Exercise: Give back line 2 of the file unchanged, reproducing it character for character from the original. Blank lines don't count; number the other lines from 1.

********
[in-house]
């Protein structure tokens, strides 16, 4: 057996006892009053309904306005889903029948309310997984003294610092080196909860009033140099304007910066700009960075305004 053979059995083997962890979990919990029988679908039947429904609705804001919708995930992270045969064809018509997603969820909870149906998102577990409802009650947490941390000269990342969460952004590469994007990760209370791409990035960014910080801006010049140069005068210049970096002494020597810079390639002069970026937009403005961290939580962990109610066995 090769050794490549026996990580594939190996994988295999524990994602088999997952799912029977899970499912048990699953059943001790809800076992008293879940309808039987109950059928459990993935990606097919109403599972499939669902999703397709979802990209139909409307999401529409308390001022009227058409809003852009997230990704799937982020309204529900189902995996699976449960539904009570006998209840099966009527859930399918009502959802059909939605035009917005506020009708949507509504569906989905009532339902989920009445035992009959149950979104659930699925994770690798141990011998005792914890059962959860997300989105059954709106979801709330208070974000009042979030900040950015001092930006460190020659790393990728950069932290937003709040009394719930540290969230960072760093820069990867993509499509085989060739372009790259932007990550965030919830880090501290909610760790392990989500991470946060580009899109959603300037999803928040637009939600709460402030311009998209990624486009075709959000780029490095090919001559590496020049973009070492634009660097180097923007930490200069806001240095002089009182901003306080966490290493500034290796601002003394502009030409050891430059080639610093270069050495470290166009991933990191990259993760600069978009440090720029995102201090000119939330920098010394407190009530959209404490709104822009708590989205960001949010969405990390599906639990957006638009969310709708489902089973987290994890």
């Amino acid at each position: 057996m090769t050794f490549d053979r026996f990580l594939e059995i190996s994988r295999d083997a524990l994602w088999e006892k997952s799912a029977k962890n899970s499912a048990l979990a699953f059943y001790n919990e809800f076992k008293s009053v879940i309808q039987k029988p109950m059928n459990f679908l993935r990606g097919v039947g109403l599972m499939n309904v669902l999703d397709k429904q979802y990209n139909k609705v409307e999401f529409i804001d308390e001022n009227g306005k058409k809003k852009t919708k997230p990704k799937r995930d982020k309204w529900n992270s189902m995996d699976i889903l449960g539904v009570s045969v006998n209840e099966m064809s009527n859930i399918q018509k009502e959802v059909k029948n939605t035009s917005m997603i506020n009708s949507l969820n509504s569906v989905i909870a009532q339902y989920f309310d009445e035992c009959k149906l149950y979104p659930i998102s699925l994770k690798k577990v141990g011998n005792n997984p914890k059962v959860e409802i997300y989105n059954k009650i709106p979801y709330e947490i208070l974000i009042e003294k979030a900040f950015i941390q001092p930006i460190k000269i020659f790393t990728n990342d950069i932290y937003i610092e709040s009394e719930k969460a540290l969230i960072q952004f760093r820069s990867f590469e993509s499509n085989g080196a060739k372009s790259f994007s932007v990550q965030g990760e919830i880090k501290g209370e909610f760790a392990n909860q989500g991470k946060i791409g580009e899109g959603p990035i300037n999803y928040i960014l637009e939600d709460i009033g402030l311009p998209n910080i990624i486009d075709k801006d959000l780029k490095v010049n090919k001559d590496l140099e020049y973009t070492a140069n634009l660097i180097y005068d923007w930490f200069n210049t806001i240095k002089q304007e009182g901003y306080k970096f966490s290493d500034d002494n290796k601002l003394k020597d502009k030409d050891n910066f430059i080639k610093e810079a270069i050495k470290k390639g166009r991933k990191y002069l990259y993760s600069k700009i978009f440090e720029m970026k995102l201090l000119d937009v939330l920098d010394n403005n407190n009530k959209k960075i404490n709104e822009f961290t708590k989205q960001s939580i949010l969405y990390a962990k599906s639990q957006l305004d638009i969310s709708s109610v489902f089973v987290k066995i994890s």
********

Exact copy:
């Protein structure tokens, strides 16, 4: 057996006892009053309904306005889903029948309310997984003294610092080196909860009033140099304007910066700009960075305004 053979059995083997962890979990919990029988679908039947429904609705804001919708995930992270045969064809018509997603969820909870149906998102577990409802009650947490941390000269990342969460952004590469994007990760209370791409990035960014910080801006010049140069005068210049970096002494020597810079390639002069970026937009403005961290939580962990109610066995 090769050794490549026996990580594939190996994988295999524990994602088999997952799912029977899970499912048990699953059943001790809800076992008293879940309808039987109950059928459990993935990606097919109403599972499939669902999703397709979802990209139909409307999401529409308390001022009227058409809003852009997230990704799937982020309204529900189902995996699976449960539904009570006998209840099966009527859930399918009502959802059909939605035009917005506020009708949507509504569906989905009532339902989920009445035992009959149950979104659930699925994770690798141990011998005792914890059962959860997300989105059954709106979801709330208070974000009042979030900040950015001092930006460190020659790393990728950069932290937003709040009394719930540290969230960072760093820069990867993509499509085989060739372009790259932007990550965030919830880090501290909610760790392990989500991470946060580009899109959603300037999803928040637009939600709460402030311009998209990624486009075709959000780029490095090919001559590496020049973009070492634009660097180097923007930490200069806001240095002089009182901003306080966490290493500034290796601002003394502009030409050891430059080639610093270069050495470290166009991933990191990259993760600069978009440090720029995102201090000119939330920098010394407190009530959209404490709104822009708590989205960001949010969405990390599906639990957006638009969310709708489902089973987290994890």